During the height of apartheid, Tutu mixed all races in the church, Jakobsen said.

“I was intentionally placed in Mitchells Plain and other white priests were intentionally placed in black communities. And black priests were intentionally placed in white communities, ”Jakobsen said. “Archbishop Tutu didn’t wait for approval to do it, he just did. It was a direct challenge to the apartheid regime.

Among those who viewed Tutu’s coffin on Friday was Mohamed De Bruyn.

“It was very emotional for me,” said De Bruyn. “I could feel his great soul in that little wooden box… He was like Moses. He took our nation out of all this sadness and sorrow. “

Vuyo Wara said Tutu “was a great leader. He fought corruption. I just hope that our current leaders will take over from him and follow his principles in the future. ”

After viewing on Friday, Tutu’s body will be left alone overnight in the cathedral, “a place he loved,” according to a statement from Archbishop of Cape Town Thabo Makgoba.

The cathedral, the oldest Anglican church in southern Africa, dating from 1847, is a testament to the changes encouraged by Tutu. The Crypt Memory and Witness Center offers public education programs to encourage healing and social justice.

The graceful stone structure built by British colonialists under Table Mountain in Cape Town has been converted by Tutu into a center of anti-apartheid activity. When the apartheid regime banned political gatherings, Tutu held meetings in the cathedral where attendees ostensibly bowed their heads to pray and hear political speeches. Nelson Mandela called it the “cathedral of the people”.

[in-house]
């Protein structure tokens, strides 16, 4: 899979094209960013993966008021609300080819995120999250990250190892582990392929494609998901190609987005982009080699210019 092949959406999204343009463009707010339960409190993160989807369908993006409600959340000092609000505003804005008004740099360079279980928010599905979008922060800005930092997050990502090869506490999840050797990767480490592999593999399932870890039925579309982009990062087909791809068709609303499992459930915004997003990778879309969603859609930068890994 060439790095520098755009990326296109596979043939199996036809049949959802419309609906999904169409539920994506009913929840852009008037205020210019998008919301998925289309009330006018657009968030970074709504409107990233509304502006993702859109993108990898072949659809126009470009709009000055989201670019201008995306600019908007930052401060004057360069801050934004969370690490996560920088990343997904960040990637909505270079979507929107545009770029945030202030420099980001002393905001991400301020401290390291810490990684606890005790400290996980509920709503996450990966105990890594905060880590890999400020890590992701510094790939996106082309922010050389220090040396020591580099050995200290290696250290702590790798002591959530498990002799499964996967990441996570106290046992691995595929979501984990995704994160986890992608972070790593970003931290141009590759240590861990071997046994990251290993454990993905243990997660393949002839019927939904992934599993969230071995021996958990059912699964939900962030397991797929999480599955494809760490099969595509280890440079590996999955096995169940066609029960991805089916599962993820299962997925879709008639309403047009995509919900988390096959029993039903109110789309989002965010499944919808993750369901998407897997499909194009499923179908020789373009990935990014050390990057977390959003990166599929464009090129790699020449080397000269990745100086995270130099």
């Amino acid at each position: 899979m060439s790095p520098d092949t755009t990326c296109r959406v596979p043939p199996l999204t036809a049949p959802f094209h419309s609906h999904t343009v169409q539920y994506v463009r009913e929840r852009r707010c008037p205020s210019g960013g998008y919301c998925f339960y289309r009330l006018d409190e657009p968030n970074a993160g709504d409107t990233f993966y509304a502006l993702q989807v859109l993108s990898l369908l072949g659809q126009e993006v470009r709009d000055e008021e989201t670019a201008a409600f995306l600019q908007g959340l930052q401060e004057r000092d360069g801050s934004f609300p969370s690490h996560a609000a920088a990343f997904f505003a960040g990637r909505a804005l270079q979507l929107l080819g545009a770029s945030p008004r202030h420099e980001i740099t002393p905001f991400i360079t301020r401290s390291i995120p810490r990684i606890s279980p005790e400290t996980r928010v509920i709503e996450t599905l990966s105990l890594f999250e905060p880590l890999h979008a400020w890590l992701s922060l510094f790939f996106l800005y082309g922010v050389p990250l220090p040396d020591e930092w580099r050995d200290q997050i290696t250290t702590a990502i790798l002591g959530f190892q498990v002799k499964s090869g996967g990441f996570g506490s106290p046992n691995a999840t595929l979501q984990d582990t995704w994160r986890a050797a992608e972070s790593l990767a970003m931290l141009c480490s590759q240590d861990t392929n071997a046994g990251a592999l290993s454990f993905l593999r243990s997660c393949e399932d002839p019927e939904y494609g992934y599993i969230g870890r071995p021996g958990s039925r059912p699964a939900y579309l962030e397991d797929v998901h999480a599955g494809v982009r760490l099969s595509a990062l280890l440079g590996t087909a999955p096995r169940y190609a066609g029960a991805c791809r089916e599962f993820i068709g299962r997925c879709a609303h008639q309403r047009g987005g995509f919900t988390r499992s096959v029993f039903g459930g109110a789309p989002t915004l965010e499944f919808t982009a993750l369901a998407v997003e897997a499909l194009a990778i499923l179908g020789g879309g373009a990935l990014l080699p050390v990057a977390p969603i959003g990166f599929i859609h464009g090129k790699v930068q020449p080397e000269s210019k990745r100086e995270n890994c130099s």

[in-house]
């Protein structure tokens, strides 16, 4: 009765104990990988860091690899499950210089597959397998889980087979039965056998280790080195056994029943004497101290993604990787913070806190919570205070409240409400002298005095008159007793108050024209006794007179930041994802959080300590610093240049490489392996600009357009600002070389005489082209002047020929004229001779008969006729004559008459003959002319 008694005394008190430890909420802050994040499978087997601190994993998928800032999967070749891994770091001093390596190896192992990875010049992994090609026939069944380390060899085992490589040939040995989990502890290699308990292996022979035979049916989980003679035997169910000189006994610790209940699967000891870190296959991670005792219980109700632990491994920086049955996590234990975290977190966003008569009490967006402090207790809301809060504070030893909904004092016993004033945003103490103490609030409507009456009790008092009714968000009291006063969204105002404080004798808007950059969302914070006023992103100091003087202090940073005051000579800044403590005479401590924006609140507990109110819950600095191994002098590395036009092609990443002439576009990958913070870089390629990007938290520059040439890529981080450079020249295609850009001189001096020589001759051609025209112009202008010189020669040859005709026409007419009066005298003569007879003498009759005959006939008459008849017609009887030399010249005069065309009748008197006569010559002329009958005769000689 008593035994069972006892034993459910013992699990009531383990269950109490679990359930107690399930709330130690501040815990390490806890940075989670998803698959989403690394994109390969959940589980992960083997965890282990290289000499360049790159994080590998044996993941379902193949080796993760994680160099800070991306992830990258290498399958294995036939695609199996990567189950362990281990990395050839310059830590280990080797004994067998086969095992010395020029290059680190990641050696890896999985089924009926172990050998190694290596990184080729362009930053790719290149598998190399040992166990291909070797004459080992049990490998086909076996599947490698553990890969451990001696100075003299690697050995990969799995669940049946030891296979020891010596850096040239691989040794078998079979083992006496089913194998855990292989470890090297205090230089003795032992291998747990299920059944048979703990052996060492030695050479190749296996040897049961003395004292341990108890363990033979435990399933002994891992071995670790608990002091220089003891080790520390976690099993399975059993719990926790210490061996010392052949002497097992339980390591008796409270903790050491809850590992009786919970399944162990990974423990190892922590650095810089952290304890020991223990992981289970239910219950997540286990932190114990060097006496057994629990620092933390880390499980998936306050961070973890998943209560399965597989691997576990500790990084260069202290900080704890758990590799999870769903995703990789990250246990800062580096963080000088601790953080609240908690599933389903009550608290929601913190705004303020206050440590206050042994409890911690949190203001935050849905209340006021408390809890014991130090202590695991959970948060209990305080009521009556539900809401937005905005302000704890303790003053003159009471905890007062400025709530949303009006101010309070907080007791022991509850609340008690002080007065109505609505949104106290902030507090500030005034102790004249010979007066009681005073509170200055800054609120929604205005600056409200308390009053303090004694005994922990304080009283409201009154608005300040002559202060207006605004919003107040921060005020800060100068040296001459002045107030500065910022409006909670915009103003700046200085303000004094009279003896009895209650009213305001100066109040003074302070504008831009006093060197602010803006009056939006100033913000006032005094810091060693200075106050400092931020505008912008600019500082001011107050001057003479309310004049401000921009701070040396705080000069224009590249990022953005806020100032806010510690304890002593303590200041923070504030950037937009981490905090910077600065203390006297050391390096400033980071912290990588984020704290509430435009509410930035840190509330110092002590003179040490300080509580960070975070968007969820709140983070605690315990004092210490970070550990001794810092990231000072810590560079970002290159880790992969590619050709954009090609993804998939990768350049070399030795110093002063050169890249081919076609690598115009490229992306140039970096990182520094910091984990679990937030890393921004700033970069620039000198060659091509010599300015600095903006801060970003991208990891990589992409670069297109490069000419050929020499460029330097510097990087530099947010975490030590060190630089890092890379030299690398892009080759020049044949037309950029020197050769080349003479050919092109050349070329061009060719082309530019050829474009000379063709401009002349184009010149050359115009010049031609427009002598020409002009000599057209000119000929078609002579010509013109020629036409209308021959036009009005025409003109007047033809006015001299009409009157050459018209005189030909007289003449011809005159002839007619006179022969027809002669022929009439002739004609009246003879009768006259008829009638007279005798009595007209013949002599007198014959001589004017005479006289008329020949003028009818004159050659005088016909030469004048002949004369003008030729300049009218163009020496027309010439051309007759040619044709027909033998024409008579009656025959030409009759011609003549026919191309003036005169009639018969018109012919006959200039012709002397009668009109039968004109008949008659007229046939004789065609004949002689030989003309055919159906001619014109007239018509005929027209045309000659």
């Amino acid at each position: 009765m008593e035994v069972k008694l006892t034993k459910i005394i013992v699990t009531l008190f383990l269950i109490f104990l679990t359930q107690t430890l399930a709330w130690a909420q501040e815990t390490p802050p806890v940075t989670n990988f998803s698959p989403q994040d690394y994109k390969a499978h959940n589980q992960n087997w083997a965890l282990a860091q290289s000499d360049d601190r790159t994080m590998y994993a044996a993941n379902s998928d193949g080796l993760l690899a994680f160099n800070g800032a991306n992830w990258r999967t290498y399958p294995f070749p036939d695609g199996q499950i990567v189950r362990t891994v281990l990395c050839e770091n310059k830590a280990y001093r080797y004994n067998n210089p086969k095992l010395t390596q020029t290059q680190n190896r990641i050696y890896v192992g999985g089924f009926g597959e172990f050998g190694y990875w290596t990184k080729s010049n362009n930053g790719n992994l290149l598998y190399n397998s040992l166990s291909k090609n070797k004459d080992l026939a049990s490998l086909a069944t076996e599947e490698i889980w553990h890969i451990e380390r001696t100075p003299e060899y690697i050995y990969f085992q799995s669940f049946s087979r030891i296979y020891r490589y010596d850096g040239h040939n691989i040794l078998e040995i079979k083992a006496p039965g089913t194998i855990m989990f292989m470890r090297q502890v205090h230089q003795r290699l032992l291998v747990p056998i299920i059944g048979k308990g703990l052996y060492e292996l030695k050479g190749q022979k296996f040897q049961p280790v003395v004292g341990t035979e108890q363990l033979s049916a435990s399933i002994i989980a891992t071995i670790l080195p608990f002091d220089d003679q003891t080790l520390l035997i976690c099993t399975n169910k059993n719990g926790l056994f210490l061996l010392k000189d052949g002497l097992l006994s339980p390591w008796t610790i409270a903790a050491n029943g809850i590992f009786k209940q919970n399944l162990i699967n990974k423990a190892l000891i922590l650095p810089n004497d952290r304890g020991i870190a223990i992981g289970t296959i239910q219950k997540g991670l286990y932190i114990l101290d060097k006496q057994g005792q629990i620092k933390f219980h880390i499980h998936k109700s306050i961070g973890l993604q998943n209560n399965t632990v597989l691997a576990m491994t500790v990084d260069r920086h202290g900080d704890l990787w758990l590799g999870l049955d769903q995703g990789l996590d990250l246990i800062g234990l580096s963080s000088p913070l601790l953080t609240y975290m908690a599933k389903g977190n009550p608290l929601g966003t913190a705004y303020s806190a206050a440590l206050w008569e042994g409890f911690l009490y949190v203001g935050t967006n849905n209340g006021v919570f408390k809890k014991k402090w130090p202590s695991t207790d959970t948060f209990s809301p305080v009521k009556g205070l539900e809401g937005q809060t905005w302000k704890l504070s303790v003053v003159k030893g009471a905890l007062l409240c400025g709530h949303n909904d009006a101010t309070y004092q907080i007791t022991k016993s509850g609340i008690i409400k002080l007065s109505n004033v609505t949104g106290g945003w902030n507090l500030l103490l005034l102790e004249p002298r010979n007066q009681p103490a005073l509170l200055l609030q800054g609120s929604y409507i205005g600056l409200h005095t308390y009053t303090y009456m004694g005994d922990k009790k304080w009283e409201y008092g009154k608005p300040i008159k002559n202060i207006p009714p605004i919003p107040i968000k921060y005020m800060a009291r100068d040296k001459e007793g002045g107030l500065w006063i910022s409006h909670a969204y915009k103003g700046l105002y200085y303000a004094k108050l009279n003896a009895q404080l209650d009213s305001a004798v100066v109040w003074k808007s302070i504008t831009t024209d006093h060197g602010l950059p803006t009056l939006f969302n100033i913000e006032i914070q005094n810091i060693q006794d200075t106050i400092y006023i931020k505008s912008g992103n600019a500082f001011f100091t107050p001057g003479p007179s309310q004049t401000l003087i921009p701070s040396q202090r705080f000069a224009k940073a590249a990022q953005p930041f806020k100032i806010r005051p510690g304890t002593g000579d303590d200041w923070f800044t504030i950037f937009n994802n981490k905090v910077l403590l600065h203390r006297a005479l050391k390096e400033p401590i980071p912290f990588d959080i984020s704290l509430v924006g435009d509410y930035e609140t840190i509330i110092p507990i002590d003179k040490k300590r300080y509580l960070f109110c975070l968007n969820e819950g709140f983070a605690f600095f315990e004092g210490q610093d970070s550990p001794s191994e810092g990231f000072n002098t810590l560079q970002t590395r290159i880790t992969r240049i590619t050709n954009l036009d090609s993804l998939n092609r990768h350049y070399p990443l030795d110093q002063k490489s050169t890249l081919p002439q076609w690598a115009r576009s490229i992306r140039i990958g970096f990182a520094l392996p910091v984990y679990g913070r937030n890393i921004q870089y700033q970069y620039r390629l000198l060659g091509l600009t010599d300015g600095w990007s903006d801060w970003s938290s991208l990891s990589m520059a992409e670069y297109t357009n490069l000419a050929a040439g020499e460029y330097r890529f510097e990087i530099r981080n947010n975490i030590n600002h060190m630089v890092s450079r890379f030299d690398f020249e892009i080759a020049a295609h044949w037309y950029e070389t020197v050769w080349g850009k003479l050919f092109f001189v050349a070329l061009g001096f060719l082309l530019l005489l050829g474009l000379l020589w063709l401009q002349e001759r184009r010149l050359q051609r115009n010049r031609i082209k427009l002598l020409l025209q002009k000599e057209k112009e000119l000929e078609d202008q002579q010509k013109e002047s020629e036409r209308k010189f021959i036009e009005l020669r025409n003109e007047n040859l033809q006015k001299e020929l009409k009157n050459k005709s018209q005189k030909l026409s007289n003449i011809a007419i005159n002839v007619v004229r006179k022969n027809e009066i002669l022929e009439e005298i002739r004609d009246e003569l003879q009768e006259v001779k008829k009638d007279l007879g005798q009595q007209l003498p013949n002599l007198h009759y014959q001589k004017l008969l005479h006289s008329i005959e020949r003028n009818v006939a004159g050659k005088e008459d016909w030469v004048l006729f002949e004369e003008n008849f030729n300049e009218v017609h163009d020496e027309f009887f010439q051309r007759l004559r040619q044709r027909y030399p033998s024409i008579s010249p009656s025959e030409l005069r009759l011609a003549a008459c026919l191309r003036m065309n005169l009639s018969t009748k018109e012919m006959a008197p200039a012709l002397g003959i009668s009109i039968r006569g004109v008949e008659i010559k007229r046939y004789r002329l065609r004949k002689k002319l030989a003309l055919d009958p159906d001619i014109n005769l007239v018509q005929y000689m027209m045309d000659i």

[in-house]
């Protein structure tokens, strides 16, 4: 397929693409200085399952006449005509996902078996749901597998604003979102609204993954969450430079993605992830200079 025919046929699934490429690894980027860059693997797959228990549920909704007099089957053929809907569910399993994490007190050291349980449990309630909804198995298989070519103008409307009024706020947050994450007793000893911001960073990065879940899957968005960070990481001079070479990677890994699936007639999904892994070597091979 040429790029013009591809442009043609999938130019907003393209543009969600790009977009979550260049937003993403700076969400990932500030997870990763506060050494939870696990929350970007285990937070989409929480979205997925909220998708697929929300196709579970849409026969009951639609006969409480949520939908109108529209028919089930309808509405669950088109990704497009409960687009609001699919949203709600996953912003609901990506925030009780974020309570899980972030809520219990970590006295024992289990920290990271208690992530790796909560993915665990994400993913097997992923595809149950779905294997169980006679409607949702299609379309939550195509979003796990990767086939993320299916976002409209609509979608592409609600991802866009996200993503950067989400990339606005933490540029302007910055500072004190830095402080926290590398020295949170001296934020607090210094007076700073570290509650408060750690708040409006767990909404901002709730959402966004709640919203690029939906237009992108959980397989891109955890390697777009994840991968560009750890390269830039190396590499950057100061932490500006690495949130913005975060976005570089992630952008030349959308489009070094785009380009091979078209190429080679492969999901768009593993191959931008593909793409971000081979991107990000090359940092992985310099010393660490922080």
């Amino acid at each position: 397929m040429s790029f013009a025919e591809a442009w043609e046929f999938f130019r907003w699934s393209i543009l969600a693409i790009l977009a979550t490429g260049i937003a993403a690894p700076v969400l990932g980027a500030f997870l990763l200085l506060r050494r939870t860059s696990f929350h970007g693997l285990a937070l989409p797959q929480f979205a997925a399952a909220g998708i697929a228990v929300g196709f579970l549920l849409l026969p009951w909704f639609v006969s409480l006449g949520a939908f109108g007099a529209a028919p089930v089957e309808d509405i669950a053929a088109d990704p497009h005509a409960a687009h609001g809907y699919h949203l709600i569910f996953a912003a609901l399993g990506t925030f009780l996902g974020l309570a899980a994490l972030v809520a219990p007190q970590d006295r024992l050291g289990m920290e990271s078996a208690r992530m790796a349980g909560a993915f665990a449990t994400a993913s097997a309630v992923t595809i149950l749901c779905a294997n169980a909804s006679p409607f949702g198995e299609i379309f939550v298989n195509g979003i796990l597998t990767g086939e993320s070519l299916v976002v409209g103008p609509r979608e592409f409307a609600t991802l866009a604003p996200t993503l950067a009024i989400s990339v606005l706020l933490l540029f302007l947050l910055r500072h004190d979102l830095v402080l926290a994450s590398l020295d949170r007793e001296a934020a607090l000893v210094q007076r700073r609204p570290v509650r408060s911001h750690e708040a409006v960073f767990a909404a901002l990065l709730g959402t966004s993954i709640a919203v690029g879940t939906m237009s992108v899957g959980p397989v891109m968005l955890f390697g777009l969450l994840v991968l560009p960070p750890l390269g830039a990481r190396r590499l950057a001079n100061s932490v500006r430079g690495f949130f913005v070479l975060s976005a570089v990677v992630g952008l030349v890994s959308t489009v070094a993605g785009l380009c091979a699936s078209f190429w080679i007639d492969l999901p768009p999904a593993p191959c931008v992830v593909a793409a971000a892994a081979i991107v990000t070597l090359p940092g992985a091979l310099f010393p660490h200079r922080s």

With her gray hair pulled back in a purple tinted ponytail and wearing a brightly colored rainbow mask, Reverend Maria Claassen said she was paying homage to Tutu.

“He was a very humble man, but sitting in the same room with him, you could feel the strength of his presence, of his beliefs,” said Claassen, an Anglican priest from the Durbanville region of Cape Town. “He inspired us and now we celebrate his life. “


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Black pastor remembered for building unity and raising others at Green Bay funeral https://kcacm.org/black-pastor-remembered-for-building-unity-and-raising-others-at-green-bay-funeral/ Wed, 29 Dec 2021 23:33:00 +0000 https://kcacm.org/black-pastor-remembered-for-building-unity-and-raising-others-at-green-bay-funeral/ GREEN BAY, WB (WBAY) – The music played inside the Divine Temple of God in Christ church created an atmosphere of celebration rather than mourning for Lesley Carroll Green. “Thank you, thank you Jesus. My soul life, ”sang her niece Ka-Ree Green at her uncle’s funeral on Wednesday. The pews of Divine Temple Church were […]]]>

GREEN BAY, WB (WBAY) – The music played inside the Divine Temple of God in Christ church created an atmosphere of celebration rather than mourning for Lesley Carroll Green.

“Thank you, thank you Jesus. My soul life, ”sang her niece Ka-Ree Green at her uncle’s funeral on Wednesday.

The pews of Divine Temple Church were filled with people paying their last respects to Pastor LC Green. Face masks were worn by all present.

“Pastor Green has called us here to celebrate his life,” said officiating Superintendent Raymond Davis.

In the church, Green was remembered as a unifier, someone who brought together people from diverse backgrounds. Personal stories were shared of how he spent time at the YMCA to help fill his benches.

“Every day I was in this office with him, obtaining nothing but wisdom,” said Deacon Terry Cook. “He taught me to be a man, not an adult. He taught me how to treat my children.

Cook says it’s because of Green that he’s been sober for 13 years.

Church members say Green established the first black church in Green Bay, building a spiritual beacon for African Americans.

“It was very important in the fact that a lot of the things that we needed in the community, he was trying to see that we had them,” said Sharon Harper. She has been a member of the church for 22 years.

Harper says Green was forward looking and mentored many church members, supporting their efforts to engage with the community. One example is a basketball tournament organized with police officers.